POV or Point Of View Part 2

Welcome to part 2.  I blogged about POV here, a few weeks ago.  Point of view is complicated.  Aside from the POV within the story–which I mentioned in part 1–there’s the POV of the author of the story, script, whatever.  For the purpose of this post, let’s stick with books and feature films.  I can speak with the most knowledge about those and it will be less confusing.

You can tell a lot about the author from his or her story.

First off, the education of the author is usually obvious by the subject matter and/or the vocabulary.  If I read a book and I can’t go a full page without learning a new word, I know that the writer is very educated, either because they read a lot or they had a lot of school.  If the book or movie is about a bunch of college professors sitting around talking, the writer is probably well-acquainted with college professors.  And if they aren’t, the book or movie will suffer.

I often think that education and little-known words can be a weakness.  It’s not the words you know, it’s the way you use the words you know.  Here’s some of the best book writers that I know of: Terry Pratchett, Neil Gaiman, John Green, Timothy Zahn, Sarah Dessen, Jasper Fforde and Jane Austen.  Some of them speak at a higher level, most of them just know how to use words.

Secondly, you can tell what is important to the author, or what she is passionate about, or what is bothering her, or what she wants to change about the world.  How?  Ever notice that every single movie (aside from the Batman franchise, but even that is arguable) that Christopher Nolan has made is inherently about the same thing?

Reality.  What is reality.  What do we want from reality?  Is reality something we get to choose or does it already exist?  Does the audience ever really know what’s real in most of his films?

Nolan is captured by this idea of real vs made-up and it comes out in each of his stories.  Inception, which is about the dreamworld.  Memento, which is about how a guy with memory loss sees the world.  The Prestige, which is about magicians who can create a reality for the audience (and other reasons that are spoilers so I won’t mention them).  And even The Dark Knight, which is about choosing to let people decide the reality that they want.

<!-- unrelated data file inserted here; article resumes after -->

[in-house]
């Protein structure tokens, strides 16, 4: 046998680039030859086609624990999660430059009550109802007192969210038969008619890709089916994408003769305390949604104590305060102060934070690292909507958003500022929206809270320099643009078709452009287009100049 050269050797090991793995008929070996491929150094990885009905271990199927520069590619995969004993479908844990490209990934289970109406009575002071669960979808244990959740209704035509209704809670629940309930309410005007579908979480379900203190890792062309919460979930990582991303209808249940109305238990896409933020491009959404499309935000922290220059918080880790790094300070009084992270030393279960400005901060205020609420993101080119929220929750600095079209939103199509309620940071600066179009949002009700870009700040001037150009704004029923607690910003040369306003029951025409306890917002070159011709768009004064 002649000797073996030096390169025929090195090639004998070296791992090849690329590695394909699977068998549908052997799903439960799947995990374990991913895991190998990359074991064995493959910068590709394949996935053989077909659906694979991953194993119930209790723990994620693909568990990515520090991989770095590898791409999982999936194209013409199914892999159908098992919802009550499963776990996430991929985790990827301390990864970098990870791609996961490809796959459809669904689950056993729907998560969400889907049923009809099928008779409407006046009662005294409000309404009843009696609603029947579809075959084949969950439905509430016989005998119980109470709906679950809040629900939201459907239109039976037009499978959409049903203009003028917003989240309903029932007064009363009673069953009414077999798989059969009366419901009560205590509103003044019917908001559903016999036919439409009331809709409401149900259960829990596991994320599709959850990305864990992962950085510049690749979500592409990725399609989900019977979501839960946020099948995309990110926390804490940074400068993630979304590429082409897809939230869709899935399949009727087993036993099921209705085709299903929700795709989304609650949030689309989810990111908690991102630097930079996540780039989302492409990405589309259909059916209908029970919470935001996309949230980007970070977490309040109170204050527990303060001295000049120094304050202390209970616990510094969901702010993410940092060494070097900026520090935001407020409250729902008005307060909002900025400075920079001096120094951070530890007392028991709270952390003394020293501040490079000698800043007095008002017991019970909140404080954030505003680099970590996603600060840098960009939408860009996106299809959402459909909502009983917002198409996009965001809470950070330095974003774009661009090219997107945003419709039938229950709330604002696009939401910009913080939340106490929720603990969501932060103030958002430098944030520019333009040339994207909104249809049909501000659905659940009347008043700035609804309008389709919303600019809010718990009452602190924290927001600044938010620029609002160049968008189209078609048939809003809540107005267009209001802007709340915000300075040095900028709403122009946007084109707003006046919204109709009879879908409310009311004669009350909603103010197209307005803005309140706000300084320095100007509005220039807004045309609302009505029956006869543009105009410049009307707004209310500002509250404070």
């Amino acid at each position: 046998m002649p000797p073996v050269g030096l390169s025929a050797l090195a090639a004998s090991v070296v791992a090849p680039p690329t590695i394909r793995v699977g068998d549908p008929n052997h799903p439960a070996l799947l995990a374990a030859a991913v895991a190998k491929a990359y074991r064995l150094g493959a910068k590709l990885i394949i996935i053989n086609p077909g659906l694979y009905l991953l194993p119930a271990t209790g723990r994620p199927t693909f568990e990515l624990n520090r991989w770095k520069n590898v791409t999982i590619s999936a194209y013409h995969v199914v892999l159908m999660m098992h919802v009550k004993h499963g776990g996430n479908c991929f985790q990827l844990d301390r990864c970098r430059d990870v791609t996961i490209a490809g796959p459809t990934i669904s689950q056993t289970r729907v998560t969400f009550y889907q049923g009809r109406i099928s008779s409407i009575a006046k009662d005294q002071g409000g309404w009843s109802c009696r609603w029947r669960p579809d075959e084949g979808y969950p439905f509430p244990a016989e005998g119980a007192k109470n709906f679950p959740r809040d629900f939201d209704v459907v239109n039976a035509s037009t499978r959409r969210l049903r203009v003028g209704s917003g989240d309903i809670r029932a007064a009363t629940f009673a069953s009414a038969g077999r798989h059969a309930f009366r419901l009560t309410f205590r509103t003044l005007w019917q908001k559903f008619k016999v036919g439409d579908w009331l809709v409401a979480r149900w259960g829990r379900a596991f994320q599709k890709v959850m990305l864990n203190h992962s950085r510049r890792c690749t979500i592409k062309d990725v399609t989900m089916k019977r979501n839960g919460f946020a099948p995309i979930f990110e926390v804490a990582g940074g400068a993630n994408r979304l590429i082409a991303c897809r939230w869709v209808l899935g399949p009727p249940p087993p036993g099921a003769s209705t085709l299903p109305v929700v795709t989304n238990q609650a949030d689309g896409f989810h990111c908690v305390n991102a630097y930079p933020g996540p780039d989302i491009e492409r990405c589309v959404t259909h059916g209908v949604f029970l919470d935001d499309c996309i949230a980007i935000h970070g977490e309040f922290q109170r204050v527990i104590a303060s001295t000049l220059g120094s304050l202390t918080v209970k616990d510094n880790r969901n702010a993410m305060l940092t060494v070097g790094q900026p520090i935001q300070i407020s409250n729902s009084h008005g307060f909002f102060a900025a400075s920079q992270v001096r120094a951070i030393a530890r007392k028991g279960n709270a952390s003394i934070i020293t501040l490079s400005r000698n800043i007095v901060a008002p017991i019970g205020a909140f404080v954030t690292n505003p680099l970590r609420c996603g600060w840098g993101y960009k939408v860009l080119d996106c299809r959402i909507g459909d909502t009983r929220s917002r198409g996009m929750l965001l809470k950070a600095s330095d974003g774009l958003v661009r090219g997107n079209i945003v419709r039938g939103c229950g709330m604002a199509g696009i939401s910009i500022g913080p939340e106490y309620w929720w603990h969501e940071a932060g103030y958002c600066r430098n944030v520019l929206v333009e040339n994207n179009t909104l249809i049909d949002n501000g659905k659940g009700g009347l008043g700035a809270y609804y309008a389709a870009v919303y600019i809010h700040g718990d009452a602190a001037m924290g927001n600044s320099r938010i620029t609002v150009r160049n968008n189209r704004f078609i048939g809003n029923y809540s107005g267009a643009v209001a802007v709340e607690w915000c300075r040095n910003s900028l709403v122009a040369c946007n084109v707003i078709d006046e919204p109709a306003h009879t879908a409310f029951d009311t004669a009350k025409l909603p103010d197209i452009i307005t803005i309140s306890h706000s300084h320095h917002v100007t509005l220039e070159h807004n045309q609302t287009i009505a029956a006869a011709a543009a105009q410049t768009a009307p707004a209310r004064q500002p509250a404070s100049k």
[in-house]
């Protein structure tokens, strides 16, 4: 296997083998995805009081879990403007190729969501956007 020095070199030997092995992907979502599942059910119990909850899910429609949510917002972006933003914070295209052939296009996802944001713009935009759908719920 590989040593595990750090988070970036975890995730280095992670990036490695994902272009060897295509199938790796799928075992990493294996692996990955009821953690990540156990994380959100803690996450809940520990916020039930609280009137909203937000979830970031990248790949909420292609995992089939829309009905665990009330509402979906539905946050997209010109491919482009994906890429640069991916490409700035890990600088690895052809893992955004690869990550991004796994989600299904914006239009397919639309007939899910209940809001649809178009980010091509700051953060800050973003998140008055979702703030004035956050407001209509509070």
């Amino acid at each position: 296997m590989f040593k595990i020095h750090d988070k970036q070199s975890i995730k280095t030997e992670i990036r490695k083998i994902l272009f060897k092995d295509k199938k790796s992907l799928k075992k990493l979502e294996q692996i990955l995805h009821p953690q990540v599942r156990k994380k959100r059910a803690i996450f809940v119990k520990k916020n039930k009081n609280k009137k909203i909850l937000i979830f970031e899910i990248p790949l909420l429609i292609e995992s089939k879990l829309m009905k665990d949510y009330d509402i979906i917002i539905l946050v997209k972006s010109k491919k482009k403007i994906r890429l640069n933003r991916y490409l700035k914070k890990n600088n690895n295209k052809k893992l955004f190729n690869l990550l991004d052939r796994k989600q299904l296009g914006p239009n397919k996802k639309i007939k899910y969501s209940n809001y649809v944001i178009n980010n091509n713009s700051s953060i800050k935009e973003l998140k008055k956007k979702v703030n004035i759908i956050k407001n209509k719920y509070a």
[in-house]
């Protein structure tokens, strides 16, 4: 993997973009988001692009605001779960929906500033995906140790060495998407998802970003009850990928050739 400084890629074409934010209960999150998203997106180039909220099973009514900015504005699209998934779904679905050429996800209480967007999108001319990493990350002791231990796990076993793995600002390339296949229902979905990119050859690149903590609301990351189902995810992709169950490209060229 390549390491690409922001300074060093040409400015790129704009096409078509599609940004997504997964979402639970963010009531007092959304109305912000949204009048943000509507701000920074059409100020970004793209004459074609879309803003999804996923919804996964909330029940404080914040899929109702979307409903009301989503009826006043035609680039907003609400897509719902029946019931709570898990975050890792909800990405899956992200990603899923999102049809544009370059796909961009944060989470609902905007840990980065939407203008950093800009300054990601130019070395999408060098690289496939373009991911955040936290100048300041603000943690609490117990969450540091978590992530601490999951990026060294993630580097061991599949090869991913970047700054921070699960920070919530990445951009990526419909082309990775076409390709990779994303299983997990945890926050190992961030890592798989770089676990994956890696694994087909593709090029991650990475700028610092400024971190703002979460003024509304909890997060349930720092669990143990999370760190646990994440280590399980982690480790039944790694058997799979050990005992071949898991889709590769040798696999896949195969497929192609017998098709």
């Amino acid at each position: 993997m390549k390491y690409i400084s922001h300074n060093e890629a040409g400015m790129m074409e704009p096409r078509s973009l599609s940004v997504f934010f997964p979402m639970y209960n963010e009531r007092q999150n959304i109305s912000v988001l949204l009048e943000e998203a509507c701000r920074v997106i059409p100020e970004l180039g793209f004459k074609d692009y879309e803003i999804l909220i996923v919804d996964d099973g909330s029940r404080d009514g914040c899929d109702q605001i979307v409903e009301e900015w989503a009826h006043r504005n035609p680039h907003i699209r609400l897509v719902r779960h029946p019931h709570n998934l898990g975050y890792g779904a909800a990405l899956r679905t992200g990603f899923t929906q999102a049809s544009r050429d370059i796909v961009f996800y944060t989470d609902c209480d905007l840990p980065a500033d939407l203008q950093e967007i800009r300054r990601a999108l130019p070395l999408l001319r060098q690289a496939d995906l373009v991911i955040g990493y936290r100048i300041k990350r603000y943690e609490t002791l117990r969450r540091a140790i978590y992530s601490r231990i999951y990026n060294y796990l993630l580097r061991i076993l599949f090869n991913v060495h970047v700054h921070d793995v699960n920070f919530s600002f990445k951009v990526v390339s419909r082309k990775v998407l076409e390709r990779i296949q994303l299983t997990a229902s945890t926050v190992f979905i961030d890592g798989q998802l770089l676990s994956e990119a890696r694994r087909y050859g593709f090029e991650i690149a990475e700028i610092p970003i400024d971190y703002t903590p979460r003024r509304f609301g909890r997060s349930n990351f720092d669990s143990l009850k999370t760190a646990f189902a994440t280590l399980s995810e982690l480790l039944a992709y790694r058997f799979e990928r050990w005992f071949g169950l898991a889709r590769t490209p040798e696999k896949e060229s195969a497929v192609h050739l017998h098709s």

Let’s get another example that isn’t Nolan, eh?  Let’s talk about J.J. Abrams.  Abrams is best known at the moment for Star Trek: Into Darkness.  It’s fantastic, drop what you’re doing and go see it.

Hello, nice to see you again.  It was awesome, wasn’t it?  Good.  Abrams is the man behind Mission Impossible 3, Super 8, Star Trek (2009) and Star Trek: Into Darkness.  At the heart of these movies, and even including Armageddon, which he wrote and Michael Bay directed, is the idea of family.  The family you create, the family you have, and the family you want.  In MI3, Ethan Hunt wants to settle down and get married, which changes the way he works.  In Super 8, the relationship between father and son is strained because the mom is dead.  The son looks to friends and a girl to be his family.  In Star Trek, Kirk’s family is non-existent, until he joins Starfleet and acquires his ship and a father figure.  In Star Trek: Into Darkness, Kirk’s crew, and the crew of another major character, are mentioned as being family.  And what the characters would do for their families is a major plot point later on.

Thirdly and lastly, you can tell the audience that the writer is aiming to please.  This doesn’t mean that other audiences can’t enjoy the work.  It’s just the aim.

For example, Suzanne Collins wrote The Hunger Games trilogy for boys.  Stop right there and don’t hate me.  I know she wrote this trilogy primarily for boys because it is extremely and graphically violent, preoccupied with action over emotion, lacks excessive description, the main character is not concerned with girly things, but hunts and fights, and the ending is less than happy.  But there’s a love triangle, you say.  Whatever.  Just because it’s written primarily for a male audience doesn’t mean that the audience is all males.